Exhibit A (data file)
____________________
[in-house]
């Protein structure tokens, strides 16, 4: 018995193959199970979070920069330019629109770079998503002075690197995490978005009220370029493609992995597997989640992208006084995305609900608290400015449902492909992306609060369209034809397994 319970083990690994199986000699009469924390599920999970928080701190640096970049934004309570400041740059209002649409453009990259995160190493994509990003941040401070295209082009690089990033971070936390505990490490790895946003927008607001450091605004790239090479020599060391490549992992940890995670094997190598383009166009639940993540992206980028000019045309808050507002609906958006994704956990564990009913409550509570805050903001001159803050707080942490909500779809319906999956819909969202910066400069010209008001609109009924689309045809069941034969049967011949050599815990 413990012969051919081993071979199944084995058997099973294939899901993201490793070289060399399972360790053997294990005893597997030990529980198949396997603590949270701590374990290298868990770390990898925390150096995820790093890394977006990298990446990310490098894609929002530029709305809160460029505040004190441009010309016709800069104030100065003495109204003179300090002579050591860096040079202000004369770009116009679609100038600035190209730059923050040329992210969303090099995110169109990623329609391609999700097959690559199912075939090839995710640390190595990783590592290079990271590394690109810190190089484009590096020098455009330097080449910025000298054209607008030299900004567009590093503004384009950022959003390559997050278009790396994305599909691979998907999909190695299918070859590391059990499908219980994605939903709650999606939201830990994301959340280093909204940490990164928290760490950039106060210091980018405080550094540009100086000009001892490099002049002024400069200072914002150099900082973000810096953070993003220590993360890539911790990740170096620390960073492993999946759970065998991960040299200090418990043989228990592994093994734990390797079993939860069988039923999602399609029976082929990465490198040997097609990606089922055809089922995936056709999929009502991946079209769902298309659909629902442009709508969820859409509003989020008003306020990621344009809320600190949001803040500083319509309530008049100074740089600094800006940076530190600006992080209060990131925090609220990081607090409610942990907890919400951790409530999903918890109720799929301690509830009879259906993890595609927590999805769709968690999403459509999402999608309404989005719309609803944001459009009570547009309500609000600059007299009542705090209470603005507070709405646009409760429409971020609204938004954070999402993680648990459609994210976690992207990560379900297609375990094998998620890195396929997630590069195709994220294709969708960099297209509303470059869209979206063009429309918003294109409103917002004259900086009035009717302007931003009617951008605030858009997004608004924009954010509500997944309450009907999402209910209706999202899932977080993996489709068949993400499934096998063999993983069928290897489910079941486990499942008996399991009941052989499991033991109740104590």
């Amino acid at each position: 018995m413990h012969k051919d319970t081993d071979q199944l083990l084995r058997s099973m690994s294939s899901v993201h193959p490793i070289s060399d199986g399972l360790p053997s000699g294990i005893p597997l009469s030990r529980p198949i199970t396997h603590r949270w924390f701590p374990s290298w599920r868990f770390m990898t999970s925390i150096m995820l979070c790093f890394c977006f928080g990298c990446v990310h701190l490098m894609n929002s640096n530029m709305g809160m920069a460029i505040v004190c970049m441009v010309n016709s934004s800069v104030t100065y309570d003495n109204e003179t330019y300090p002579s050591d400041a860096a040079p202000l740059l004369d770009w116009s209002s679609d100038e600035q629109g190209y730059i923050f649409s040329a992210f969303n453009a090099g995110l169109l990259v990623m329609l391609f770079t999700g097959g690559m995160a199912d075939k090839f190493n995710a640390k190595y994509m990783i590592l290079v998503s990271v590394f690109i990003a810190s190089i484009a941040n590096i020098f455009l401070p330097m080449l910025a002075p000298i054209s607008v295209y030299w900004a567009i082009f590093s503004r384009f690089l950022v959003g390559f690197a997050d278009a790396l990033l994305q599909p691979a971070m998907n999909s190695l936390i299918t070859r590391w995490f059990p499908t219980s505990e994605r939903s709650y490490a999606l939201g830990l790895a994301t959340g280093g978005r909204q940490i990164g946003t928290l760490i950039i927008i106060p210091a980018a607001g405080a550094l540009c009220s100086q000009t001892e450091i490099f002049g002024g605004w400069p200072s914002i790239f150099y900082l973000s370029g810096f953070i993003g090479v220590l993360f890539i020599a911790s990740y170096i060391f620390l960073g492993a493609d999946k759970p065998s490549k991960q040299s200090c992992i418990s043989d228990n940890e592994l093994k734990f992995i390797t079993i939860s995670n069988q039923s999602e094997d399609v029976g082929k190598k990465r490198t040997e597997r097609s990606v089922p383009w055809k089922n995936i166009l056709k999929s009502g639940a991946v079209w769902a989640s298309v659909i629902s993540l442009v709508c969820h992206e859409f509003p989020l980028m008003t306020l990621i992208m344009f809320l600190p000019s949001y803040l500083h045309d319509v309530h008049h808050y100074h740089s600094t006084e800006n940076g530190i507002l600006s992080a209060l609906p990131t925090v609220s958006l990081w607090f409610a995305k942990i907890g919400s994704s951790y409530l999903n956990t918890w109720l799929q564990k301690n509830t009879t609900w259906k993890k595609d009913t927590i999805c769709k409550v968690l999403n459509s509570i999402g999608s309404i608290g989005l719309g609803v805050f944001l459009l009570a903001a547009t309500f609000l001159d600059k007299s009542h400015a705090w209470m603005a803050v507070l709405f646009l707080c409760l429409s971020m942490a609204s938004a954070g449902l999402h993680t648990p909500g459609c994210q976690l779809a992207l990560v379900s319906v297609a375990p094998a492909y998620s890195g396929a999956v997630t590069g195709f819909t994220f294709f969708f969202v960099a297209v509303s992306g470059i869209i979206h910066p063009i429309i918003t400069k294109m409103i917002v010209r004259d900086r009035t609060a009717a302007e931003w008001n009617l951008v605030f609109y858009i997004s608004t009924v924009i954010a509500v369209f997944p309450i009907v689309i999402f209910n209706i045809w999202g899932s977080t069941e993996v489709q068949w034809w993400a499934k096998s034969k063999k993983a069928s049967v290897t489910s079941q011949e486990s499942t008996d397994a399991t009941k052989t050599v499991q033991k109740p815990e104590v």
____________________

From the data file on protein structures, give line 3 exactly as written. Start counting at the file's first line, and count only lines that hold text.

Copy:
């Amino acid at each position: 018995m413990h012969k051919d319970t081993d071979q199944l083990l084995r058997s099973m690994s294939s899901v993201h193959p490793i070289s060399d199986g399972l360790p053997s000699g294990i005893p597997l009469s030990r529980p198949i199970t396997h603590r949270w924390f701590p374990s290298w599920r868990f770390m990898t999970s925390i150096m995820l979070c790093f890394c977006f928080g990298c990446v990310h701190l490098m894609n929002s640096n530029m709305g809160m920069a460029i505040v004190c970049m441009v010309n016709s934004s800069v104030t100065y309570d003495n109204e003179t330019y300090p002579s050591d400041a860096a040079p202000l740059l004369d770009w116009s209002s679609d100038e600035q629109g190209y730059i923050f649409s040329a992210f969303n453009a090099g995110l169109l990259v990623m329609l391609f770079t999700g097959g690559m995160a199912d075939k090839f190493n995710a640390k190595y994509m990783i590592l290079v998503s990271v590394f690109i990003a810190s190089i484009a941040n590096i020098f455009l401070p330097m080449l910025a002075p000298i054209s607008v295209y030299w900004a567009i082009f590093s503004r384009f690089l950022v959003g390559f690197a997050d278009a790396l990033l994305q599909p691979a971070m998907n999909s190695l936390i299918t070859r590391w995490f059990p499908t219980s505990e994605r939903s709650y490490a999606l939201g830990l790895a994301t959340g280093g978005r909204q940490i990164g946003t928290l760490i950039i927008i106060p210091a980018a607001g405080a550094l540009c009220s100086q000009t001892e450091i490099f002049g002024g605004w400069p200072s914002i790239f150099y900082l973000s370029g810096f953070i993003g090479v220590l993360f890539i020599a911790s990740y170096i060391f620390l960073g492993a493609d999946k759970p065998s490549k991960q040299s200090c992992i418990s043989d228990n940890e592994l093994k734990f992995i390797t079993i939860s995670n069988q039923s999602e094997d399609v029976g082929k190598k990465r490198t040997e597997r097609s990606v089922p383009w055809k089922n995936i166009l056709k999929s009502g639940a991946v079209w769902a989640s298309v659909i629902s993540l442009v709508c969820h992206e859409f509003p989020l980028m008003t306020l990621i992208m344009f809320l600190p000019s949001y803040l500083h045309d319509v309530h008049h808050y100074h740089s600094t006084e800006n940076g530190i507002l600006s992080a209060l609906p990131t925090v609220s958006l990081w607090f409610a995305k942990i907890g919400s994704s951790y409530l999903n956990t918890w109720l799929q564990k301690n509830t009879t609900w259906k993890k595609d009913t927590i999805c769709k409550v968690l999403n459509s509570i999402g999608s309404i608290g989005l719309g609803v805050f944001l459009l009570a903001a547009t309500f609000l001159d600059k007299s009542h400015a705090w209470m603005a803050v507070l709405f646009l707080c409760l429409s971020m942490a609204s938004a954070g449902l999402h993680t648990p909500g459609c994210q976690l779809a992207l990560v379900s319906v297609a375990p094998a492909y998620s890195g396929a999956v997630t590069g195709f819909t994220f294709f969708f969202v960099a297209v509303s992306g470059i869209i979206h910066p063009i429309i918003t400069k294109m409103i917002v010209r004259d900086r009035t609060a009717a302007e931003w008001n009617l951008v605030f609109y858009i997004s608004t009924v924009i954010a509500v369209f997944p309450i009907v689309i999402f209910n209706i045809w999202g899932s977080t069941e993996v489709q068949w034809w993400a499934k096998s034969k063999k993983a069928s049967v290897t489910s079941q011949e486990s499942t008996d397994a399991t009941k052989t050599v499991q033991k109740p815990e104590v």